2-148 Memorandum for General Watson, April 1, 1940

Publisher: The Johns Hopkins University Press
Date: April 1, 1940

Memorandum for General Watson1

April 1, 1940 [Washington, D.C.]

Subject: Transfer of Construction from Q.M.G. to Engineers

The question of transferring construction functions from the Quartermaster Corps to the Chief of Engineers, as suggested by Mr. Starnes, has been considered by the War Department for some time. We have been particularly interested in this project as a possible move in connection with the President’s Reorganization Program.2

However, at present there are two complications, both opposed to such a transfer. One is that the Quartermaster General is now responsible for maintenance and operation of utilities as well as for construction. There is a decided advantage in having the same organization handle both maintenance and construction. The other is the fact that the Quartermaster Department is involved in a tremendous construction program, and a transfer of direction and responsibility at this particular time would be hazardous procedure.

The Assistant Chief of Staff (General Moore), who is responsible for supervision of these activities, happens to have been for many years an officer of the Corps of Engineers and has a very broad view of the entire subject. He has this to say:

“The Corps of Engineers is capable of performing efficiently all of the construction for which the Quartermaster General is now responsible. Construction is a specialized type of engineering and it could very appropriately be placed under a technical branch such as the Engineer Corps rather than under a Supply Branch and to do this would tend to bring to the construction activities of the Army a standard of efficiency not possible under the existing set-up. On the other hand to transfer away from the Quartermaster General the construction for which he is now responsible will result in separating construction from maintenance, repair and operation. The cost of maintenance is dependent on the quality of construction work and, conversely, the lessons learned from maintenance are useful in designing new construction. Much actual construction is necessary under the head of maintenance and it is almost impossible to draw a line of demarcation between these two functions; but while this is not an insurmountable difficulty, to do so would result in duplication, which would nullify to a large extent the advantages that might result from the proposed consolidation.

“The present time is highly inopportune for the proposed consolidation. There is an enormous amount of construction now in progress. The Quartermaster Corps is thoroughly committed to the program and any immediate transfer of responsibility would inevitably result in confusion and delay.”

I concur in the belief that it would be most inopportune to effect a transfer of responsibility at this time, but I am of the opinion that the transfer should be made when the time is more opportune.

Acting Secretary of War.

(not signed)3

Document Copy Text Source: George C. Marshall Papers, Pentagon Office Collection, Selected Materials, George C. Marshall Research Library, Lexington, Virginia.

Document Format: Typed memorandum.

1. Brigadier General Edwin M. Watson was President Roosevelt’s military aide and secretary.

2. In October 1939 House Appropriations Committee members Albert J. Engel, Republican from Michigan, and Joe Starnes, Democrat from Alabama, decided to sponsor legislation transferring the construction function from the Quartermaster Corps to the Corps of Engineers. “The news was not particularly welcome. A premature attempt to bring about the change might ruin the Engineers’ chances for years to come. Although the congressmen seemed in no hurry, General Marshall had to be ready to take a stand should a bill be introduced. Somewhat reluctantly, he reopened the question. The Staff reviewed earlier studies and kept an eye on Quartermaster progress.” (Lenore Fine and Jesse A. Remington, The Corps of Engineers: Construction in the United States, a volume in the United States Army in World War II [Washington: GPO, 1972], p. 107.)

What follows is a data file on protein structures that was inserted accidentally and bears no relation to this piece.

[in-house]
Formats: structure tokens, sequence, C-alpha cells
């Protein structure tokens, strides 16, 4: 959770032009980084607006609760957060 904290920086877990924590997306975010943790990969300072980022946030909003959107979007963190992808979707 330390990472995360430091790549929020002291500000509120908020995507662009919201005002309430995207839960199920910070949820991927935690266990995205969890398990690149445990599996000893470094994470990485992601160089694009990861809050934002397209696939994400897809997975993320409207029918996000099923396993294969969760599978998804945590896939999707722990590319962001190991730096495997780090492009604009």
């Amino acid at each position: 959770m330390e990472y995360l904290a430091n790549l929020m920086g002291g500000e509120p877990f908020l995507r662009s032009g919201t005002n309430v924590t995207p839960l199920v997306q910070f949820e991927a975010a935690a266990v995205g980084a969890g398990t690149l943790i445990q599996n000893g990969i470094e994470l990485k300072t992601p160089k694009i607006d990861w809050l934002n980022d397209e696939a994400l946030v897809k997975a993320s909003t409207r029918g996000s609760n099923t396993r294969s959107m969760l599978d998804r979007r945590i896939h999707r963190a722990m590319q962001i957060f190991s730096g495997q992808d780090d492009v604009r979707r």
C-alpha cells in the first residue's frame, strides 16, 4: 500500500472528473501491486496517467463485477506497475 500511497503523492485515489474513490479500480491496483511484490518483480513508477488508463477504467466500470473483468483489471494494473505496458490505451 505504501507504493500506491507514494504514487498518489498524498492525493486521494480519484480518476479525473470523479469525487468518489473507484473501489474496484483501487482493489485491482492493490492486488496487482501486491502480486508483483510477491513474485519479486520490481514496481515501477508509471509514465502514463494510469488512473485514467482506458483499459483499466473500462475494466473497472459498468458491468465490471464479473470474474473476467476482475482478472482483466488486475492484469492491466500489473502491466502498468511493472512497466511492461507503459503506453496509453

Chief of Engineers Major General Julian L. Schley (U.S.M.A., 1903) opposed the idea of any organizational change during this period of global emergency. This argument influenced his U.S.M.A. classmate and fellow engineer, the new Assistant Chief of Staff, G-4, Brigadier General Richard C. Moore. Moore wanted a postponement of at least a year on any transfer and persuaded Marshall and Woodring to wait. (Ibid., p. 108.)

3. Acting Secretary of War Louis Johnson prepared a personal memorandum to General Watson expressing a differing opinion: “The enclosed memorandum dated April 1, 1940, which was prepared for my signature, presents the Staff viewpoint on this question. I have not signed this memorandum because I am not wholly in accord with the viewpoint presented. After extensive study and long conferences with General Craig, then Chief of Staff, I reached the conclusion months ago that the best interests of the War Department would be served by placing all military or semi-military construction work under the Corps of Engineers.” Johnson also informed Watson that he had not discussed this matter with Congressman Starnes, but was in accord with his ideas. (Memorandum for General Watson, April 4, 1940, GCMRL/G. C. Marshall Papers [Pentagon Office, Selected].)

Recommended Citation: The Papers of George Catlett Marshall, ed. Larry I. Bland, Sharon Ritenour Stevens, and Clarence E. Wunderlin, Jr. (Lexington, Va.: The George C. Marshall Foundation, 1981- ). Electronic version based on The Papers of George Catlett Marshall, vol. 2, “We Cannot Delay,” July 1, 1939-December 6, 1941 (Baltimore and London: The Johns Hopkins University Press, 1986), pp. 184-185.

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